• Identify potential management strategies to conserve or restore important focal habitats threatened by wildfires, invasive annual grasses, and conifer expansion.
  • Identify resistance to invasive annual grasses and resilience to disturbance within focal habitats to assist in identifying appropriate management strategies.

Step 2:

Begin by watching Doug Havlina explain Step 2 of the Fire and Invasive Assessemnt Tool.


In this step, teams produced potential treatments and management strategies for sage-grouse conservation, including opportunities for fuels management, habitat restoration, fire operations, and post-fire rehabilitation to be conducted by the local management units. This step used the sage-grouse habitat matrix (combining sagebrush cover and resistance/resilience, Chambers et al. 2017, Table 8) and spatial data to map these areas on the landscape, set priorities, and determine treatment opportunity areas. The outcome of FIAT step 2 was a comprehensive program of work for the five assessment areas, which was captured in written reports and a geodatabase.

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Table 8: Click the image for a printable version.

Shown are maps from the Southern Great Basin FIAT assessment.

  • Spatial depiction of the Sage-Grouse habitat matrix for project planning areas in the assessment area. This map uses the combination of Resistance and Resilience level (high, moderate, low) and proportion of landscape dominated by sagebrush (low, medium, high) to map the nine classes in the sage-grouse habitat matrix for the project planning areas within the Southern Great Basin FIAT landscape.
  • Priorities and proactive fuels management opportunities. These are mapped at a landscape level for each of the project planning areas in the assessment area. Proposed fuel breaks are mapped (in blue) as are First, Second, and Third Order Priority treatment areas.
  • Conifer encroachment and invasive grasses treatment opportunities. These are also mapped at a landscape level for each of the project planning areas in the assessment area.

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Example 1 Click the image for a printable version.


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Example 2 Click the image for a printable version.


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Example 3 Click the image for a printable version.


BLM is utilizing an integrated program of work (IPOW) to prioritize and fund projects which benefit sage-grouse. These funds are for projects which address threat factors and include conifer removal, seeding, chemical treatment of invasive species, strategically placed fuel breaks, and other measures which change fire behavior, augment suppression effectiveness, or protect/maintain/restore habitat.

Funding sources to implement the IPOW include both fuels management and resource program funding.

Integrated Rangeland Fire Management Strategy

The Strategy, released May 19, 2015, is intended to improve the efficiency and efficacy of actions to address rangeland fire, to better prevent and suppress rangeland fire, and improve efforts to restore fire-impacted landscapes. These activities involve targeted investments to enhance efforts to manage rangeland fire in specific portions of the Great Basin, consistent with efforts of tribal, state, and other lands, and in keeping with the trust responsibilities to Indian tribes and other statutory obligations.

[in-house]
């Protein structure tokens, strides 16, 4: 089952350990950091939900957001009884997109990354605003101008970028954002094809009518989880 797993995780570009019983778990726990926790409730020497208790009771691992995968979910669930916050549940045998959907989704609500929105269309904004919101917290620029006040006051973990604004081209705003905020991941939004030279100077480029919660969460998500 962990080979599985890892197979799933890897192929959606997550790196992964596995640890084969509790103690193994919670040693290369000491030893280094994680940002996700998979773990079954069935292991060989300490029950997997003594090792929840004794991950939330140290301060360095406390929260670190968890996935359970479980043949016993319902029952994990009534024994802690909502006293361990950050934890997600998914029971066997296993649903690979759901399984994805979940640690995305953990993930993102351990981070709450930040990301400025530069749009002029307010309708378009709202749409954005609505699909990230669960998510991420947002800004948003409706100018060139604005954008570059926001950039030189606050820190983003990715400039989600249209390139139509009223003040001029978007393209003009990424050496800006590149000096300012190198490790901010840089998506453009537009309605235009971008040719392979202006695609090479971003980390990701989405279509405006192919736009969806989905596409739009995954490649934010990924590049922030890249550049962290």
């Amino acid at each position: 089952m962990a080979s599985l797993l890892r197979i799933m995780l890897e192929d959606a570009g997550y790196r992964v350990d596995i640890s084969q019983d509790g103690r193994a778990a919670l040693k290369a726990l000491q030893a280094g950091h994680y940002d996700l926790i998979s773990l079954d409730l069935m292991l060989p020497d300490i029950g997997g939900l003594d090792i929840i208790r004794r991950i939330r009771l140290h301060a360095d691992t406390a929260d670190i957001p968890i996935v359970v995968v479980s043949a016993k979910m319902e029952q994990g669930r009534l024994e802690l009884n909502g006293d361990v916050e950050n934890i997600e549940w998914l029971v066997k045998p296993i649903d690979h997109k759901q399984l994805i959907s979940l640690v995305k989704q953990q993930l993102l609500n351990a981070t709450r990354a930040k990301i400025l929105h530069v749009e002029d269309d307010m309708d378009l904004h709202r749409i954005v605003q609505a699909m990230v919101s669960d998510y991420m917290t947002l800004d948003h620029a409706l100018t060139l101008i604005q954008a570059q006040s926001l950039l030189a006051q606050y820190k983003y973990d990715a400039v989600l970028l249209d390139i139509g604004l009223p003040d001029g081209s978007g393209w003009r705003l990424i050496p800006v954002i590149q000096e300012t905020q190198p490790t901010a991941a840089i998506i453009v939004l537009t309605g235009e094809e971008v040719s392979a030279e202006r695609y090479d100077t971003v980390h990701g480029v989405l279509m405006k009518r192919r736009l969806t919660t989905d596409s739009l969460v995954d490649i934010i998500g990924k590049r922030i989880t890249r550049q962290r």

Essential to the success of the Strategy is improving efforts to work on a landscape-level and better employing science and technology to target areas of high priority for preventing, suppressing, and restoring fire-impacted landscapes using a risk-based approach.

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Through application of “All Hands, All Lands” management, increased collaboration among Federal, state, tribal, and local officials, natural resource managers, and the fire community can improve the efficiency and effectiveness of the overall rangeland fire management effort. A commitment to monitoring changes in resource conditions to evaluate the effectiveness of different management strategies will improve learning and, through adaptive management, increase the success of the Strategy.

Better managing rangeland vegetation and reversing the spread of invasive, non-native grasses is critical to breaking the invasive species-fire cycle that has contributed to the increased frequency and intensity of rangeland fires. By planning projects at a landscape scale to reduce and control invasive species and rapidly restore lands impacted by fire to native vegetation, progress in protecting and restoring the sagebrush-steppe ecosystem for the benefit of all can be achieved.

The Strategy includes the following major components:

  1. Integrated Response Plans: Design and implement comprehensive, integrated fire response plans for the FIAT areas and other Great Basin areas that prioritize protection of low resilience landscapes most at-risk to detrimental impacts of fire and invasive species.
  2. Prioritization and Allocation of Resources: Provide clear direction on the prioritization and allocation of fire management resources and assets.
  3. Fuels: Improve targeting of fuels reduction opportunities and implementation.
  4. Integrate Science into Project Design and Implementation: Use current and emerging traditional and scientific knowledge of ecological resistance and resilience in the development and implementation of fuels management and restoration actions. Use effective adaptive management to ensure that design practices and implementation strategies reflect both emerging scientific findings and knowledge gained from the analysis of past actions.
  5. Post-Fire Restoration: Review and update Emergency Stabilization and Burned Area Rehabilitation policies and programs to integrate with long-term restoration activities.
  6. Commit to multi-year Investments in Restoration: Support long-term strategies for the restoration of sagebrush-steppe ecosystems, including consistent long-term monitoring protocols and adaptive management for restored areas.
  7. Large-scale Activities to Remove Invasive Non-native Grasses: Implement large-scale experimental activities to remove cheatgrass and other invasive annual grasses through various tools.
  8. Science and Research: Commit to multi-year investments in science and research.
  9. Seed Strategy: Develop a comprehensive strategy for acquisition, storage, and distribution of seeds and other plant materials.



Next explore the Resources section.